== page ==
Systematic non-compliance to chemotherapeutic treatment among a portion of the eligible population is thought to be a major obstacle to the elimination of helminth infections by mass drug administration (MDA). MDA for helminths is repeated at defined intervals such as yearly or every 2 years, as a consequence of the inability of the human host to develop fully protective immunity to reinfection. As such, how an individual complies to these repeated rounds of MDA can have a significant impact on parasite transmission. The importance of this factor is poorly understood at present. Few epidemiological studies have examined longitudinal trends in compliance in the many communities in areas of endemic helminth infection that are undergoing MDA. Reducing systematic non-compliance will obviously increase the number of individuals treated, but it may also alter the dynamics of parasite transmission.
Here we develop an individual-based stochastic model of helminth transmission and MDA treatment to investigate how different patterns of compliance influence the impact of MDA for two groups of helminths, the soil transmitted nematode infections and the schistosome parasites. We study the effect of several alternative treatment and compliance patterns on the dynamics of transmission.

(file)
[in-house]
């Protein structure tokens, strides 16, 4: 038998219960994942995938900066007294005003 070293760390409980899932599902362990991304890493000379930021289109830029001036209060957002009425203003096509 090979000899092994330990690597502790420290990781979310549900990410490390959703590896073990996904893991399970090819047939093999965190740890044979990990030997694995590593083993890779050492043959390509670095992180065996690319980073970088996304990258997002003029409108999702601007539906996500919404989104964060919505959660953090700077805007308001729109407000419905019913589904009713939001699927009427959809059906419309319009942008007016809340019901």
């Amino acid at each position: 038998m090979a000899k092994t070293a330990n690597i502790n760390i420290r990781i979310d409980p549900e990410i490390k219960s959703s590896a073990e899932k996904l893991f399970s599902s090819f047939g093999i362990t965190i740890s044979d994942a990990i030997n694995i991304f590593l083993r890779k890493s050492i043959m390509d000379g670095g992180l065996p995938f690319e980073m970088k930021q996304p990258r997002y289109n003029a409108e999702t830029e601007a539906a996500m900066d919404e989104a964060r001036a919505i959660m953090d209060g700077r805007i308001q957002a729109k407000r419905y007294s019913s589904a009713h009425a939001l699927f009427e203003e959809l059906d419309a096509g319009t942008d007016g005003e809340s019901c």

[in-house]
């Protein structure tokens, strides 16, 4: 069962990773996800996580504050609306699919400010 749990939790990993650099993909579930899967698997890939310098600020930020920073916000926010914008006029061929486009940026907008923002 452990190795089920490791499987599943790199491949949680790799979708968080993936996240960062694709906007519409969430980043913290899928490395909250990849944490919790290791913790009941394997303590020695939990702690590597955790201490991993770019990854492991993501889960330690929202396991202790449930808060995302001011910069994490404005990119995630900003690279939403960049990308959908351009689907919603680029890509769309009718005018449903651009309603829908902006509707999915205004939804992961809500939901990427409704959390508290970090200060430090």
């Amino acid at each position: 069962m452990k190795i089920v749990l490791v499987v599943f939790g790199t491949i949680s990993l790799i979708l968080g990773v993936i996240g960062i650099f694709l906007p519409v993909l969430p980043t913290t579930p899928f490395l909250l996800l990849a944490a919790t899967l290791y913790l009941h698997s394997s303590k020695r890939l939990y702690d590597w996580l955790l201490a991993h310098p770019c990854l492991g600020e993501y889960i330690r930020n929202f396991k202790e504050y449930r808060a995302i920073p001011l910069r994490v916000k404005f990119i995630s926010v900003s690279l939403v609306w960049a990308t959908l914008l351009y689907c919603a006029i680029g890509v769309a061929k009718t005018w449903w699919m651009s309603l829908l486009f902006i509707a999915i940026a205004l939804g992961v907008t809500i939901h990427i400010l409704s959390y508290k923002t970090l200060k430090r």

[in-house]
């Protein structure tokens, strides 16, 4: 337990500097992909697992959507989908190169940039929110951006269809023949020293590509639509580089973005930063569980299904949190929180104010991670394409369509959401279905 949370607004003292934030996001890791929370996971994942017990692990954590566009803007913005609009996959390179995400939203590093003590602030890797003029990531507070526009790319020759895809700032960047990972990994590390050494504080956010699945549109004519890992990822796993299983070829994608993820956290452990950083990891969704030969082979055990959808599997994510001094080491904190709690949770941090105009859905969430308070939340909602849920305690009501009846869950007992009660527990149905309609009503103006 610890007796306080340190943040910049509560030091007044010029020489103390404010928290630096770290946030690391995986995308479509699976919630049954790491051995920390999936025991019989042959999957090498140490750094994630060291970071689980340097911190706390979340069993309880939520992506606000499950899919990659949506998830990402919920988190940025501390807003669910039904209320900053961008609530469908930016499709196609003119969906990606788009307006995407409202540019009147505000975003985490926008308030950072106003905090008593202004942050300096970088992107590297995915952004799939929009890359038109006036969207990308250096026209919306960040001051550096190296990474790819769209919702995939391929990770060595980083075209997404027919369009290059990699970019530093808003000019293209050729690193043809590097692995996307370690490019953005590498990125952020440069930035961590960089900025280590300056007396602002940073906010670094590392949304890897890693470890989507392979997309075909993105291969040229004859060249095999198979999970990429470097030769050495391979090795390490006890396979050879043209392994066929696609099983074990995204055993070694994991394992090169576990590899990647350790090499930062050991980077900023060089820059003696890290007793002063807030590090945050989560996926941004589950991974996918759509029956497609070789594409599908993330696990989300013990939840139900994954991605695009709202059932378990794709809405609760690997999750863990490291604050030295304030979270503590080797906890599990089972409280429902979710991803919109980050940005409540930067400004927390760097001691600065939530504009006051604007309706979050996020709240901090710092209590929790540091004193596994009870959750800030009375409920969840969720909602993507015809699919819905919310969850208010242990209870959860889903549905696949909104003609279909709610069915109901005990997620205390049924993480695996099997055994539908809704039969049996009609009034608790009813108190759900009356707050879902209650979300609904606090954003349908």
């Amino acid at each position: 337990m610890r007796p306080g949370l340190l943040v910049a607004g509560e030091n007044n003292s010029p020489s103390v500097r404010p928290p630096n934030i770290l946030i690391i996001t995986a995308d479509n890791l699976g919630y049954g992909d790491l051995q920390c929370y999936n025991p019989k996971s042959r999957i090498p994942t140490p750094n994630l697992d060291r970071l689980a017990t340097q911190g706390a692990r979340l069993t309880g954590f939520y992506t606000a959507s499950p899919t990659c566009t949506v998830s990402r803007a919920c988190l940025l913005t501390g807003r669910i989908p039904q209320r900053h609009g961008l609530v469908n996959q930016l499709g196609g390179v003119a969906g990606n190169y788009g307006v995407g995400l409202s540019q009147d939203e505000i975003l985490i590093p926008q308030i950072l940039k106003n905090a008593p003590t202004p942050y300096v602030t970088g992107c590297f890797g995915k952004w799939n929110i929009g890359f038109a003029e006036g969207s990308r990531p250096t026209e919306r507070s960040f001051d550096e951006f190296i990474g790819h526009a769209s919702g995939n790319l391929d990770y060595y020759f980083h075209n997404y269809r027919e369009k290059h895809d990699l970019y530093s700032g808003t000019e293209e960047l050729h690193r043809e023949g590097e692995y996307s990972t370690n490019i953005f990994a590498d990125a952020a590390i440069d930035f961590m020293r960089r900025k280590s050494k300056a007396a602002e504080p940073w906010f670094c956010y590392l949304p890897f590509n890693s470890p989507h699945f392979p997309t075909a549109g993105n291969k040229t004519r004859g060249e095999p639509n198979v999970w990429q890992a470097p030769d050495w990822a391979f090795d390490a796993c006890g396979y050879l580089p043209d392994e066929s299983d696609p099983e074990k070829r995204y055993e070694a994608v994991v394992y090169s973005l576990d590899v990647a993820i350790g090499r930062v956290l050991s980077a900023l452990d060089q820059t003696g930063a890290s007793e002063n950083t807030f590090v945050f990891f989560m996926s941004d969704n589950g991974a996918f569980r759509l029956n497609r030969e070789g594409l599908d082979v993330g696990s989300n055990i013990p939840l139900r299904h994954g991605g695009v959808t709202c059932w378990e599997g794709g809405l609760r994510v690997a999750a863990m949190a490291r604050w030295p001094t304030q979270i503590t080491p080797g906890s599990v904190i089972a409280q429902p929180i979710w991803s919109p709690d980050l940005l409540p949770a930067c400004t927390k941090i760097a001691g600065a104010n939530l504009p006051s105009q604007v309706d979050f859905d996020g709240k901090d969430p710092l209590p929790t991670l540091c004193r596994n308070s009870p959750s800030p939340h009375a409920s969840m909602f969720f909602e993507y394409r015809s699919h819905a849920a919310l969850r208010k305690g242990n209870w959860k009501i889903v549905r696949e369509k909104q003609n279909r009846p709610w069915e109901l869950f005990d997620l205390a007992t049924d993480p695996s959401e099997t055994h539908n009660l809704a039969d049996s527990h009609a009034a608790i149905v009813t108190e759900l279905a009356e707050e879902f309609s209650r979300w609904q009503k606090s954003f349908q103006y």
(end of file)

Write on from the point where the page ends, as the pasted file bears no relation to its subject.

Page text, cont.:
We find that the impact of different compliance patterns, ranging from random treatment at each round of chemotherapy to systematic non-compliance by a proportion of the population, is very dependent on both transmission intensity in a defined setting and the type of infection that the treatment is targeted at. Systematic non-compliance has a greater impact on the potential for elimination of Schistosoma mansoni transmission by intensive MDA, than it does on Ascaris lumbricoides.
We discuss the implications of our findings for the prioritisation of resources in MDA programmes and for monitoring and evaluation programme design. The key message generated by the analyses is that great care must be taken to record individual longitudinal patterns of compliance at each round of MDA as opposed to just recording overall coverage.